Letter of the Day | Special needs ignored in Kingston roadworks
THE EDITOR, Sir:
It is remiss of the Jamaican Government to build brand new, state-of-the-art roadways, with upstairs road even, while completely ignoring the existence of persons with physically disabilities within these urban areas.
The new Barbican superway is a gleaming example of refurbished roads that now have perfectly smooth sidewalks only two feet wide – this means that they can barely accommodate two regular-size persons walking side by side, let alone accommodating a regular-size or oversize wheelchair. Similarly, the roads being resurfaced and widened in Constant Spring area seem they will be outfitted with little to no sidewalk surface.
One would think that reforming the rights for persons with physical disabilities would involve public infrastructure, including the ability to access public spaces. Constant Spring Road has pharmacies and one of the biggest tax offices in Kingston, but wheelchair-friendly sidewalks are not being installed. There is a major problem of access for persons with disabilities in Jamaica to basic public spaces like banks, civil-service buildings and recreational areas. In reconstructing roadways in the Corporate St Andrew area, this is the perfect opportunity to take into consideration all road users, especially those not previously catered for.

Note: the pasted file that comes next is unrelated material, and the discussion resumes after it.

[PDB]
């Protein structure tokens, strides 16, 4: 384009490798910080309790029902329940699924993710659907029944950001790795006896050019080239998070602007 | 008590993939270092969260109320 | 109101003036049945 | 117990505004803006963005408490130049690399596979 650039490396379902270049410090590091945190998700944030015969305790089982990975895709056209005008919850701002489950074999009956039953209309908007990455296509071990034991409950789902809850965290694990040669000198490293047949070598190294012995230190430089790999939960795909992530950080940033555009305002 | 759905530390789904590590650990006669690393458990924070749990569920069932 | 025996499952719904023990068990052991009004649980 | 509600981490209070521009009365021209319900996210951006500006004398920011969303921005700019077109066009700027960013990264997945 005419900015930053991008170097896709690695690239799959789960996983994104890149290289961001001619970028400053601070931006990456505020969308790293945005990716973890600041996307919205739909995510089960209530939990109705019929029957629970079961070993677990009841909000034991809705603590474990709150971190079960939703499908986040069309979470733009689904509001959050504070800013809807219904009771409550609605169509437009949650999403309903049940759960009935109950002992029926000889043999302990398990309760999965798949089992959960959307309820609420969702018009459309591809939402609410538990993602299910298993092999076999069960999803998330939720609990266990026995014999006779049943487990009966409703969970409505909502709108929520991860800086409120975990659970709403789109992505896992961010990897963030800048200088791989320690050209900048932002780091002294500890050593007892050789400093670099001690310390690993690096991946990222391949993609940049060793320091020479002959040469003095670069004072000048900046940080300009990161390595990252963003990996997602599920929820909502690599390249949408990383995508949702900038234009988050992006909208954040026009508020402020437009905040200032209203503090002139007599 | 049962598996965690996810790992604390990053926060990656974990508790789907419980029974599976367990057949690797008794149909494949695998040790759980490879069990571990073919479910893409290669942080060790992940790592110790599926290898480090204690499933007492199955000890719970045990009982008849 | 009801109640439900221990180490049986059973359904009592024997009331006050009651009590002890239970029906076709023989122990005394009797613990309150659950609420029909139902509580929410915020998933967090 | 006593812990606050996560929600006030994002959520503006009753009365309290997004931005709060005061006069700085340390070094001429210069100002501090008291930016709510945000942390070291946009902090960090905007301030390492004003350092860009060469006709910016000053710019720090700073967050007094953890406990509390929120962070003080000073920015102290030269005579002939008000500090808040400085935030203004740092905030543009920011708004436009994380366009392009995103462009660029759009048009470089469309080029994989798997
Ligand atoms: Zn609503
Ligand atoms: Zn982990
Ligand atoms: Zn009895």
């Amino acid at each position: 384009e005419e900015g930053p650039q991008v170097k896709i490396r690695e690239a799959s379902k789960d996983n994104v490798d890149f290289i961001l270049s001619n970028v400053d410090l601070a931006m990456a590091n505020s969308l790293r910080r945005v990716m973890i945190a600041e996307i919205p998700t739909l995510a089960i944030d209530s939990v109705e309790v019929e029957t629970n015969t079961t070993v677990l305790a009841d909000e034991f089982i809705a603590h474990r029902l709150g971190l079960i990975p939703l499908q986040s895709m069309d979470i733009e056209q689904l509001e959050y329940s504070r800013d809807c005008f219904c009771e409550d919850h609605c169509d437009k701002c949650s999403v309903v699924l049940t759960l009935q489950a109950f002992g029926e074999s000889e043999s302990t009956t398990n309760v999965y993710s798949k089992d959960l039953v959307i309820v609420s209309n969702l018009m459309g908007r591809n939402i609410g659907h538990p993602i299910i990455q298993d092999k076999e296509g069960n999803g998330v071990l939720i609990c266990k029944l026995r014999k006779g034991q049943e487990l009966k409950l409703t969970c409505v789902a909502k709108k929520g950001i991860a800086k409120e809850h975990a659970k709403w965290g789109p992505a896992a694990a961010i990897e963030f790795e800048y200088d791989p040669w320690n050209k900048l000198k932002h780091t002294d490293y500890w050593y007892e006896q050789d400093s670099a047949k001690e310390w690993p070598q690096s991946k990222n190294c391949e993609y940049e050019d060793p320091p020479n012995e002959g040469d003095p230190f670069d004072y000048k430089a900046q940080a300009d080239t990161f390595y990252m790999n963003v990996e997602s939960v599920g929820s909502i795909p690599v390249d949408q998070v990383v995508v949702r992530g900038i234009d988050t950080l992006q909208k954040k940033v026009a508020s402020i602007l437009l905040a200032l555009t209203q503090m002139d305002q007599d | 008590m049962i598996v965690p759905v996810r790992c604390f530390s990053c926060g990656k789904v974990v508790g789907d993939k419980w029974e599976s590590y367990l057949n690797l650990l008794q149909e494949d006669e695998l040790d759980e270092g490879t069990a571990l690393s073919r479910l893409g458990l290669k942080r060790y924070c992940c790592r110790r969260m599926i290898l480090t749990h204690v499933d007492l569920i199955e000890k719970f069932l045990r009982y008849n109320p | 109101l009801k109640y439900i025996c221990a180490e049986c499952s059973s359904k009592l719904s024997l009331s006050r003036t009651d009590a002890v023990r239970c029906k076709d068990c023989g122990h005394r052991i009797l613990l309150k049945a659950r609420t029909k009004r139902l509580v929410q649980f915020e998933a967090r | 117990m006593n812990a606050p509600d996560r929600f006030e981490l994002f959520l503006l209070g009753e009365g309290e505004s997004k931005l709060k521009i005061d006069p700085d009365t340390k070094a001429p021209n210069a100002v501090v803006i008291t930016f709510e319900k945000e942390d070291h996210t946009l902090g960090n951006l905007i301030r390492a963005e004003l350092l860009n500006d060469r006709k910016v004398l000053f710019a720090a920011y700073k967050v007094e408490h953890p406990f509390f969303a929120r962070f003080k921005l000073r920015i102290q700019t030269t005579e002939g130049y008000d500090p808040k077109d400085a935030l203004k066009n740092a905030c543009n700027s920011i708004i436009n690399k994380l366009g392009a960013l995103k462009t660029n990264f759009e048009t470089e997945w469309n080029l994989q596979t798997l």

Mr Prime Minister, why would you promise to include persons with disabilities but exclude them from transportation-based development currently taking place? Most of us do not have to think about using the roads, we just do! If, however, there is a paraplegic person who is living independently, he or she cannot just get up and go.
Plans would have to be made in advance before that wheelchair user can attempt to traverse any road way in Jamaica, between lack of proper sidewalks, no special-needs crosswalks, no special-needs traffic signals and lack of pedestrian and vehicular courtesy, anyone using a wheelchair in urban Kingston is in grave danger. It gets worse when there is no support accompanying said person.
While we can understand the lack of sidewalks or the very deteriorated state of sidewalks on older roads, the lack of special-needs access implemented into roadwork plans in 2018 is unacceptable from the prime minister and the roadworks agencies in Jamaica.